“The Cherokee Indians lately arrived in Town, are tall men, six feet high, dressed in a shirt, trousers and mantel round them and their heads adorned with Shells’ Feather and Ear-Rings, unfortunately their interpreter died in his passage and they can now only express their wants by signs. They are shy of company, especially a crowd. This King’s business here is to pay his respects to our Monarch, with whom he has lately entered into alliance. In his own country, he can raise 10,000 fighting men.”
The following print shows the Cherokee leader, Osteneco (centre) with his two chiefs:
So what would a Cherokee delegation to London do in 1762. It appears they did much the same as a delegation from a country would do in London today. They were wined and dined, taken to shows, met key people such as the Lord Mayor and visited displays of military power.
I have been able to trace some of their itinerary as follows:
- 11th June 1762 – An Indian King and two Chiefs belonging to the Cherokee Indians arrived in London after landing in Plymouth from America
- 12th June 1762 – Cherokee Indians met the Earl of Egremont at his House in Piccadilly
- 28th June 1762 – King of the Cherokees, with his attendants, dressed in the English fashion, walked for some time in Kensington Gardens, and seemed highly delighted with the place. They dined with Governor Ellis.
- 3rd July 1762 – The Cherokee Chiefs were at Sadler’s Wells, and expressed great satisfaction at the entertainments of the place
- 7th July 1762 – At Vauxhall where they had a very sumptuous entertainment. The wines first set before them were Burgundy and Claret, which however they did not greatly relish. Others were then placed on the table, when they fixed upon Frontenac, the sweetness of which highly hit their palate and they drank of it very freely
- 11th July 1762 – Dined with the Lord Mayor at the Mansion House. They seemed greatly pleased with the numerous concourse of ladies and gentlemen who crowded the windows &c. to see them pass
- 23rd July 1762 – Mr. Montague conducted the Cherokee Chiefs to the Parade in St James’s-Park; they happened to enter the Guard Room just as the Grenadiers were fixing their bayonets in order to Troop the Colour. The formidable appearance of the men and the business that accidently were engaged in threw them into such agitation that it was with the utmost difficulty they were persuaded to advance a step on the parade. They had a suspicion of treachery, were extremely impatient to be gone, and when they got home defined to see no more of those warriors with caps.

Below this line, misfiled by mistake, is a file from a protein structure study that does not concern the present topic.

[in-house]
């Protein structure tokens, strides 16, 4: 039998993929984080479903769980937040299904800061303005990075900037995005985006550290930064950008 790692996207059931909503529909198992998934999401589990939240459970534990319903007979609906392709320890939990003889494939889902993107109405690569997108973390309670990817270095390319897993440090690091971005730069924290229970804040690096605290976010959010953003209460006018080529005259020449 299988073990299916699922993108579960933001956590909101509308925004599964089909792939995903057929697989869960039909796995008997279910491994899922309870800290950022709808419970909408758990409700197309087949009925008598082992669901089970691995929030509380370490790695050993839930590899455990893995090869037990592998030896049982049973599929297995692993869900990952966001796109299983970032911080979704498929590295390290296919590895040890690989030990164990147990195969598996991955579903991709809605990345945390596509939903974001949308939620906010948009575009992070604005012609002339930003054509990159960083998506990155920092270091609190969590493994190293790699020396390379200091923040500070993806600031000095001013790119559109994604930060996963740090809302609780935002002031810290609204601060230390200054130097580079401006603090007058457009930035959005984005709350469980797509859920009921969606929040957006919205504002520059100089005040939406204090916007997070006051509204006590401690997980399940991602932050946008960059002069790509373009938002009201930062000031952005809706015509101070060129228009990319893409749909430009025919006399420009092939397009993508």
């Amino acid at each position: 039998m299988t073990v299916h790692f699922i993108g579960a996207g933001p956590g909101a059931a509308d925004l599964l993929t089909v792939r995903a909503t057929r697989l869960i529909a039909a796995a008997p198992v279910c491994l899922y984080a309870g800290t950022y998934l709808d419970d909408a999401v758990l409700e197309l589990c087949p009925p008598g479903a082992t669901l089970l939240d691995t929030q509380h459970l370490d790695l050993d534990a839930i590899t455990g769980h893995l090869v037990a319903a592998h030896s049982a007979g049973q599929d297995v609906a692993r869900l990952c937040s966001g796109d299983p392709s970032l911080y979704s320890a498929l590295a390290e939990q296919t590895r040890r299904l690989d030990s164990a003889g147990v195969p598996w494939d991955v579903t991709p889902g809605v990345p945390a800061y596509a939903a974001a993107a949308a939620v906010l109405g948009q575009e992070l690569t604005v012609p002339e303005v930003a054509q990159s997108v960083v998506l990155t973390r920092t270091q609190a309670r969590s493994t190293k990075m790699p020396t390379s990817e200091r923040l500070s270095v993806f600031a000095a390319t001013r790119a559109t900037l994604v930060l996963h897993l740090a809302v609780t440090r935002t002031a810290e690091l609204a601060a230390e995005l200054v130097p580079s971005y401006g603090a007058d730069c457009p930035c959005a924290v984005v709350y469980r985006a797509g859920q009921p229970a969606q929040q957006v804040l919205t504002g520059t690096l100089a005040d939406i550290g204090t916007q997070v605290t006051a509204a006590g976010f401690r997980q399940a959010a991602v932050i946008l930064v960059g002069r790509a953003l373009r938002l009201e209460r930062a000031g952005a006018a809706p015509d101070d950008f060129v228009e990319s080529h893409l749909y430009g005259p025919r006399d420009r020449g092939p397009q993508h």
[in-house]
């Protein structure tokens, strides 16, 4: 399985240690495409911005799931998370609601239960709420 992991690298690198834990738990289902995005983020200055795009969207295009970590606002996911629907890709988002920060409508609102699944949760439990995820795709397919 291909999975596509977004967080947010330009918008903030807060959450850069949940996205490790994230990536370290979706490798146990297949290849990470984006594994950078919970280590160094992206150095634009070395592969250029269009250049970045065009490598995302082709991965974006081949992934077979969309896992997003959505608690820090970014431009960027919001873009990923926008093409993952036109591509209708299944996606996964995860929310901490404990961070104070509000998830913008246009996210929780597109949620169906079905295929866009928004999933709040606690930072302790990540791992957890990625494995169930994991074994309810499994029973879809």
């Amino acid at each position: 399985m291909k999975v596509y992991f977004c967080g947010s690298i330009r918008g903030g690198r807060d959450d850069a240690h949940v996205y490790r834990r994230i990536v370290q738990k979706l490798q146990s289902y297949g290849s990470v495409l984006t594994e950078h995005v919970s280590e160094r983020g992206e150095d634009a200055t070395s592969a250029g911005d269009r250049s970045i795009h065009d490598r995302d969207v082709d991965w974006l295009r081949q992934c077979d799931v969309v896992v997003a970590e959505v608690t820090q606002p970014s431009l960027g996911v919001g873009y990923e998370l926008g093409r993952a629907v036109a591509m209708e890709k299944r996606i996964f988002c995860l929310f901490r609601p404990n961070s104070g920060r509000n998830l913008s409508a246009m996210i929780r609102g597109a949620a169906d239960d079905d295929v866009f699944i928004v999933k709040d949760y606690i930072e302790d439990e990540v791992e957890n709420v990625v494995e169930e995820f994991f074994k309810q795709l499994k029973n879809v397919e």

- 24th July 1762 – This day, the Cherokee King and his two chiefs, went in their coach to the Tower Stairs, and about half an hour after ten o’clock, went on board the Admiralty Barge, in which they proceeded down the river to Deptford, Greenwich, Woolwich &c. They were much delighted with the hospital. An entertainment was laid on for them at the Greyhound, and after dinner they saw the park and the Observatory
- 28th August 1762 – The Cherokee Indians, in a Landau with six horses, visited Winchester Camp; at its appearance they seemed greatly surprised
- 30th August 1762 – Arrive in Portsmouth and visit the Theatre.
- 31st August 1762 – They went on board the Epreuve Frigate, and the wind being fair, sailed directly back to America
Whilst in London, Joshua Reynolds painted Chief Osteneco:
Soon after the Cherokee visitors had returned to America, the War of Independence started. The Cherokee nation allied with the British, but in reality this was more against the settlers who were continually moving closer to, and taking parts of Cherokee land.
As part of the War of Independence, in 1776 Osteneco led his forces against the Province of Georgia, however this resulted in the destruction of the towns occupied by Osteneco’s Cherokee tribes. He would then lead his people to the west and he eventually settled in the town that is today Chattanooga in Tennessee.
He died in 1780 at the house of his grandson Richard Timberlake. Henry Timberlake, who had lived with the Cherokee and was instrumental in bringing the delegation to London in 1762 was the father of Richard with one of Osteneco’s daughters being the mother.
After American independence, the British had no interest in the Cherokee nation. The following decades saw frequent skirmishes and battles with the forces of the independent state of America, and they would gradually loose their land and freedoms.
Today, Tower Stairs are hidden beneath the walkway to Tower Pier, however they were one of the key river stairs. Many thousands of people would have walked along these stairs, either passing to or from the river.
Of those thousands, four tell us a wider story of Press Gangs, the Frozen Thames, London’s Chocolate Houses, and when a delegation of Cherokee Indians visited London.
I just wish there was a conspicuous plaque naming these river stairs and providing some information on their history.